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Hall of Mirrors

September 27, 2012

The Hall of Mirrors was erected to the glory of Louis XIV and now stands as the crowning jewel of masterpiece that is Versailles. The hall measures 73 metres long, 10.5 metres wide, and 12.3 metres high. At one end is the Salon of War, at the other is the Salon of Peace. Seventeen windows overlooking the garden are matched by seventeen arcaded mirrors along the wall. These exceptionally large mirrors were made in a Paris workshop founded by Colbert to compete with Venice’s glass factories.

I would have loved to see the Hall empty to get the true effect of the grandeur.

But when you go there it is still quite remarkable to see, even with the hundreds people that are surrounding you.

The finest ancient statues in Louis XIV’s collection, as well as busts of Roman emperors, dot the walls. The solid silver tables, lamp holders, and orange-tree pots that originally adorned the gallery, however, were all unfortunately melted down by Louis XIV himself in order to finance his wars.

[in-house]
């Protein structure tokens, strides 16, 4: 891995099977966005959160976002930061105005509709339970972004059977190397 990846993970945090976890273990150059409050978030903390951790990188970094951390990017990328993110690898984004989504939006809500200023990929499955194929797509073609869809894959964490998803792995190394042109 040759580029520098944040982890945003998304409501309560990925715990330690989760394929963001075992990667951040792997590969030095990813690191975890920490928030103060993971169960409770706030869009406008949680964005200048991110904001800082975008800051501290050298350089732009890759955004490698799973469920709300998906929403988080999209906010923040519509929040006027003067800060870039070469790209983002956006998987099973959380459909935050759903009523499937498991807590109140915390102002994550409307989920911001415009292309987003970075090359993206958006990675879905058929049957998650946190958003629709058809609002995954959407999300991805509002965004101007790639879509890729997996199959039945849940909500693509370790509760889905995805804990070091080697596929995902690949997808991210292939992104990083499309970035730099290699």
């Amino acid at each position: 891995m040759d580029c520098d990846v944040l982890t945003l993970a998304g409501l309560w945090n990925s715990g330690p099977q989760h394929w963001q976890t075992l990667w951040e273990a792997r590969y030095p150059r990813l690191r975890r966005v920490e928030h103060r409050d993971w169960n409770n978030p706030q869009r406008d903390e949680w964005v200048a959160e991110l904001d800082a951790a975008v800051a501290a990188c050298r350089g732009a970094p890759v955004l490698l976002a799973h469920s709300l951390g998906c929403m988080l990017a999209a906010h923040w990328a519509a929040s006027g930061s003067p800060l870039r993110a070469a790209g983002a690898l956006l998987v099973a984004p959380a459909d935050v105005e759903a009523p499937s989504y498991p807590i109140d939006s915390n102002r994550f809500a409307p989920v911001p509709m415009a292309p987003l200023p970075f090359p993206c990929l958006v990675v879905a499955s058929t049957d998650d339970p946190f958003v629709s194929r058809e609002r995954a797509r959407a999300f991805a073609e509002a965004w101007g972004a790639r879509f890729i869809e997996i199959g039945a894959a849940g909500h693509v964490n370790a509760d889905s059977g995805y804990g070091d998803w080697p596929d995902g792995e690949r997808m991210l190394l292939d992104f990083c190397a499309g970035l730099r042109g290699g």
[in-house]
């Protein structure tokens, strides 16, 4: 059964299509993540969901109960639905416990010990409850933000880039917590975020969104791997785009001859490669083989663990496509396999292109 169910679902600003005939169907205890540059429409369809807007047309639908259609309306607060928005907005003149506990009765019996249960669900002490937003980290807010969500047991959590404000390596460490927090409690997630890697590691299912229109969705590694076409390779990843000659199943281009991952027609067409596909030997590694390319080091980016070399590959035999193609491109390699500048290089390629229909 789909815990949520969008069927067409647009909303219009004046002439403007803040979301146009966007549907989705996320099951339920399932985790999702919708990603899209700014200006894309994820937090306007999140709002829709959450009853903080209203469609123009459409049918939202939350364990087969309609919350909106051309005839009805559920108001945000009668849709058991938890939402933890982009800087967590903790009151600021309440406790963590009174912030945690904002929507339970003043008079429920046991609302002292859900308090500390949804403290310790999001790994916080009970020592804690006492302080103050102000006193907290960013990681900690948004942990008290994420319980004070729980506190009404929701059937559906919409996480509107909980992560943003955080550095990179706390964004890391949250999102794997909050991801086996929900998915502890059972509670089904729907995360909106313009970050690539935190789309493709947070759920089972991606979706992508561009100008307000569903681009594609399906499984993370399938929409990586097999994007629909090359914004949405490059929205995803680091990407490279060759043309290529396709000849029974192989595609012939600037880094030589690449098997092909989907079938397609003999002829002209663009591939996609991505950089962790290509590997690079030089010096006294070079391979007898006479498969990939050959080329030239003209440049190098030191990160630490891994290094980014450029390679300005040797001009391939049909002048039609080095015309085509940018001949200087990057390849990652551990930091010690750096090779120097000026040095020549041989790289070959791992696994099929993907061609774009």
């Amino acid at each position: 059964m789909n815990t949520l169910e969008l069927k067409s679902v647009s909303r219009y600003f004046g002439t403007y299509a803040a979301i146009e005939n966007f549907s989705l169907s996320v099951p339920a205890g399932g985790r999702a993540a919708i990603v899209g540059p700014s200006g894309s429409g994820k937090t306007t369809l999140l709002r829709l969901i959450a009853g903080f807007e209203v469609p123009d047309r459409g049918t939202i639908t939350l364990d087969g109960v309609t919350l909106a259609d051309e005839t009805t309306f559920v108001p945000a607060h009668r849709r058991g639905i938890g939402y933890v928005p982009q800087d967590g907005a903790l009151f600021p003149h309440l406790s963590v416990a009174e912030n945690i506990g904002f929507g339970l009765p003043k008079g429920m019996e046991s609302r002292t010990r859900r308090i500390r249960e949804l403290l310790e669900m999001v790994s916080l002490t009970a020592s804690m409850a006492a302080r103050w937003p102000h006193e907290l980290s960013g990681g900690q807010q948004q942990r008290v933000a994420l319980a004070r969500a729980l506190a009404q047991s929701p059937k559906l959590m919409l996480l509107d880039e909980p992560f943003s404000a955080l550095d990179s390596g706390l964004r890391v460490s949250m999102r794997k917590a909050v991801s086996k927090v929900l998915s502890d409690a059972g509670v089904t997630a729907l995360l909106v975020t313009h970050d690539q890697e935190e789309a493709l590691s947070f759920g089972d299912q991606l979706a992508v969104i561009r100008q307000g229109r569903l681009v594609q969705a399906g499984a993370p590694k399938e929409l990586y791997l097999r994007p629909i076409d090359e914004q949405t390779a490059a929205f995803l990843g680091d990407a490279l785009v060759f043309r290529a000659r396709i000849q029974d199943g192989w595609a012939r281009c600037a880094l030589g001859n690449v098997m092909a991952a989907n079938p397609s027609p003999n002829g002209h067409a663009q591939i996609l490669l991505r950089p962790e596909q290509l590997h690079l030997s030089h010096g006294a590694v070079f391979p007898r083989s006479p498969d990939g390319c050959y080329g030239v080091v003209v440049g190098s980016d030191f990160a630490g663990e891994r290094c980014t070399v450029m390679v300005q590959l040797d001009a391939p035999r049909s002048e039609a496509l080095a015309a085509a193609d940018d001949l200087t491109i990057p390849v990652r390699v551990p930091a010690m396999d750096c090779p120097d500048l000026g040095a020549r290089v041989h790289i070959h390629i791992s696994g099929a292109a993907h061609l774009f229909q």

The french doors off of the Hall of Mirrors exit onto balconies which over look the gardens which, seem to be endless.

On the signing of the Treaty of Nijmegen, which represented the highpoint of his reign, Louis XIV ordered Le Brun to depict his government’s accomplishments on the ceiling of the hall. Le Brun designed thirty compositions, framed by stucco-work, showing the monarch in various guises: Roman emperor, great administrator of the kingdom, and victor over foreign powers.

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